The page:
The national uproar over the shooting of Trayvon Martin, the unarmed teenager from Miami Gardens, by a neighborhood watch captain is being fueled by three fundamental concerns that have wide implications for the state of race relations in the United States of America.

One concern, which is the more obvious, is the startling failure of the criminal justice system to deal with this crime. At least for the first month, it has appeared that the victim was being subjected to scrutiny rather than the shooter. That, of course, is nothing new to African Americans, who are accustomed to the routinely racist application of law enforcement procedures but Trayvon’s killing has struck a nerve even in the wider society, hence the still growing demands for the wheels of justice to start turning.

It now appears that those creaky wheels are gradually being set in motion, with both the state of Florida and the federal government launching their own investigations into exactly what happened the rainy night of Feb. 26 when Mr. George Zimmerman shot and killed Trayvon in Sanford. It is not helping to advance the understanding of what occurred in this small Orlando suburb that police are releasing information only now, and only by leaking bits and pieces, into what may have happened, including the news that the lead investigator wanted Mr., Zimmerman charged with manslaughter but was overruled by the state attorney’s office.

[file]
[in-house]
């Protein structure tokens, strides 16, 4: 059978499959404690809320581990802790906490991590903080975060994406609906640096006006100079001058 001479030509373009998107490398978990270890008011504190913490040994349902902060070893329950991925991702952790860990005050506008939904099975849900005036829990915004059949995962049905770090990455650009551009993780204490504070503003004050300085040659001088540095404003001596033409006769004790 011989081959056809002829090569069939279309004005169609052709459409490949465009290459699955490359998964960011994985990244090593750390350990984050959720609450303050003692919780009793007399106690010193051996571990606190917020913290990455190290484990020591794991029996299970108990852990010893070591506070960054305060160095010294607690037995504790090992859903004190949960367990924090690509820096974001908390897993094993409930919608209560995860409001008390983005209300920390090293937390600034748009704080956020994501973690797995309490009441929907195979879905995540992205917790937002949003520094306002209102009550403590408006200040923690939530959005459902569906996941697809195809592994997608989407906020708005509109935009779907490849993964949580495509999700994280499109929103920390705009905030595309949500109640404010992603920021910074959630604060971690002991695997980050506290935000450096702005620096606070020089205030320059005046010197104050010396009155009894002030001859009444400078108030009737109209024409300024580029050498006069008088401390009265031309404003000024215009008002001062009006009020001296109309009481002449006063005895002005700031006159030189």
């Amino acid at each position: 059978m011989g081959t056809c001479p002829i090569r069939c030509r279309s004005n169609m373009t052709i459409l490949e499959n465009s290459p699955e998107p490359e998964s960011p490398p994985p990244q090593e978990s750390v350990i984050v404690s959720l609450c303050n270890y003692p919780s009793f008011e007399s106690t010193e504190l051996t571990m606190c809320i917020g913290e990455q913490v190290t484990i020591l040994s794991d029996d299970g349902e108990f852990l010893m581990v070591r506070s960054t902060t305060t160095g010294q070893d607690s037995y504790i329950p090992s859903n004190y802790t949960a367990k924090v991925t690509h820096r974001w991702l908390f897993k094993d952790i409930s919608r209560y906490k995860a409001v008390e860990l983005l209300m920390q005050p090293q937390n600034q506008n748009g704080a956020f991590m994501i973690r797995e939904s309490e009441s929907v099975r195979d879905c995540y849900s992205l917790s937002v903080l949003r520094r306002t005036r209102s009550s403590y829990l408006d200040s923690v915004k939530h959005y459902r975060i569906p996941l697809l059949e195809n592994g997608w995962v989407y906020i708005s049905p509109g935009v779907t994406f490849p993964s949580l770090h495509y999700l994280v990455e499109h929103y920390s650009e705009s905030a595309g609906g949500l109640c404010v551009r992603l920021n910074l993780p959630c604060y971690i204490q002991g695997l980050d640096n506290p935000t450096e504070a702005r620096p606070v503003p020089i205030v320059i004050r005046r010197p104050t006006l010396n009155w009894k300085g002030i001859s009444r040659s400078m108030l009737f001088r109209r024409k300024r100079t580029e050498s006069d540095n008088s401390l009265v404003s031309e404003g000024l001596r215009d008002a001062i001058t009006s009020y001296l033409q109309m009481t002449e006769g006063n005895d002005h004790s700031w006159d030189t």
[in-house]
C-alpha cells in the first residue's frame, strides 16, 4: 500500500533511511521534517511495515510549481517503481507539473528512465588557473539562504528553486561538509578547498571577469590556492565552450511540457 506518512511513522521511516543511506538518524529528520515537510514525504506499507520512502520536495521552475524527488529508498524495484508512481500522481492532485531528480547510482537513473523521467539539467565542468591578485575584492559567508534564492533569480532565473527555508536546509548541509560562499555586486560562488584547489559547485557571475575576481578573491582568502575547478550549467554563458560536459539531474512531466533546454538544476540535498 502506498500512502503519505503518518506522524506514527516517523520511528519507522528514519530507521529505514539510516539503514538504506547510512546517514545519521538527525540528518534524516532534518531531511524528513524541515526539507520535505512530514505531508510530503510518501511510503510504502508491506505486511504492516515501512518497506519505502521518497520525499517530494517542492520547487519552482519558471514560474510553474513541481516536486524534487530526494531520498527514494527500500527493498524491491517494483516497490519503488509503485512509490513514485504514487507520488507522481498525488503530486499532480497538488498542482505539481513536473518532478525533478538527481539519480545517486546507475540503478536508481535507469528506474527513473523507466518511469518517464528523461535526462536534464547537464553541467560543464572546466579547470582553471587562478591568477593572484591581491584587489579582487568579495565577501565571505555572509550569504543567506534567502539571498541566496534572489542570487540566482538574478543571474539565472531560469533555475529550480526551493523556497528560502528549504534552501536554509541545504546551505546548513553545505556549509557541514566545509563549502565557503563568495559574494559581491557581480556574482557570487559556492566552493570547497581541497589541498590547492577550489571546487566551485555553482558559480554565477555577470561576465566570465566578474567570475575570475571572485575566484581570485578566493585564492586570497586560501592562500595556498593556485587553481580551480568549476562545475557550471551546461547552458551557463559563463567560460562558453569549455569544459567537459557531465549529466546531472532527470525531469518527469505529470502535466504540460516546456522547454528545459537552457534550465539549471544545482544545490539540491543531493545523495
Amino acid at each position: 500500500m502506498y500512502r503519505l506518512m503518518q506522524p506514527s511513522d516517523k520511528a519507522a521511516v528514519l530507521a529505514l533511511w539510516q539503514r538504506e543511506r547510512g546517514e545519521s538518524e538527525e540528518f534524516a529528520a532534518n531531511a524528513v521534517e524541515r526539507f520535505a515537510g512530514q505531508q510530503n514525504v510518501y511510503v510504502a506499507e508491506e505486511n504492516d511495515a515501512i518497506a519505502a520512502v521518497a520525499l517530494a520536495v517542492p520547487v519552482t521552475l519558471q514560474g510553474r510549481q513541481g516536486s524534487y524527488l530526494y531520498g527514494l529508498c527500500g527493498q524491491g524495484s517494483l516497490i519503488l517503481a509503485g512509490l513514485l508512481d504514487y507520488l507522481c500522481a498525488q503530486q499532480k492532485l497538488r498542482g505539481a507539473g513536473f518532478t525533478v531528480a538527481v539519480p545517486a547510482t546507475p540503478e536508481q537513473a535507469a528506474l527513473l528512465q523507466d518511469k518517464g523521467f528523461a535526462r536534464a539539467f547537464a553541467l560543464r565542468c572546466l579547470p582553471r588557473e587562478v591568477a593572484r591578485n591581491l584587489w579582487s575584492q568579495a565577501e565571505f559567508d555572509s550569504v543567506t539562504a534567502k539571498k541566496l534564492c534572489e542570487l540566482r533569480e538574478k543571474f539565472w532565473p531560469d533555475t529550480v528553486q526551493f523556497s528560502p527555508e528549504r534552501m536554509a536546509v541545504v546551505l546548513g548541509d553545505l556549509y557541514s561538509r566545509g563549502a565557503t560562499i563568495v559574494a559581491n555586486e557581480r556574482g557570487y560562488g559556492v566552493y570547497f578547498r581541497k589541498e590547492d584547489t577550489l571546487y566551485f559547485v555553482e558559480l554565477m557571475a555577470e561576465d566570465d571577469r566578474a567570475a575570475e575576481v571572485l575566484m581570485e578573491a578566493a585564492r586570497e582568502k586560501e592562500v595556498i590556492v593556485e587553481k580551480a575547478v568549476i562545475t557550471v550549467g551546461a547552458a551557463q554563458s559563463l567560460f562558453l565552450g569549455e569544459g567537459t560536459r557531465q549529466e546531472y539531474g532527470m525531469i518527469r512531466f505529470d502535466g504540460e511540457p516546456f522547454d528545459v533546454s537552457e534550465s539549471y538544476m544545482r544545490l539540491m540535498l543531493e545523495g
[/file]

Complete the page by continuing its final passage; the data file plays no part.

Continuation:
The second concern is over the notorious “Stand Your Ground” law which Florida pioneered in 2005 and which more than 20 other states have replicated. The killing of Trayvon Martin is tragic proof that this law is merely a license to kill and must be repealed promptly.

The third concern has existed long before this tragedy unfolded and is likely to persist long after the cameras are shut off and the nation turns its attention elsewhere – unless something is done about it now. This is the concern that an ever-expanding number of black women – and men — have been expressing, more vocally in recent days: fear for their sons. The stories are multiplying of how mothers and fathers have to take additional care in how they rear and nurture their boys and the additional facet of socialization needed to try – yes, try – to prevent them from becoming statistics before they become men.

It breaks the heart to hear those stories that underline the reality of life in this country:  that there are two Americas and, even with the election of a black president, too little has changed in terms of how our boys are regarded by white people. That, essentially, is why Mr. Zimmerman shot and killed Trayvon. The rest is just chaff.

Nothing will change that reality except an honest examination of the institutional racism that has never stopped demonizing our people because of the color of our skin. It is time, finally, to break the remaining chains of black bondage in this land of the free.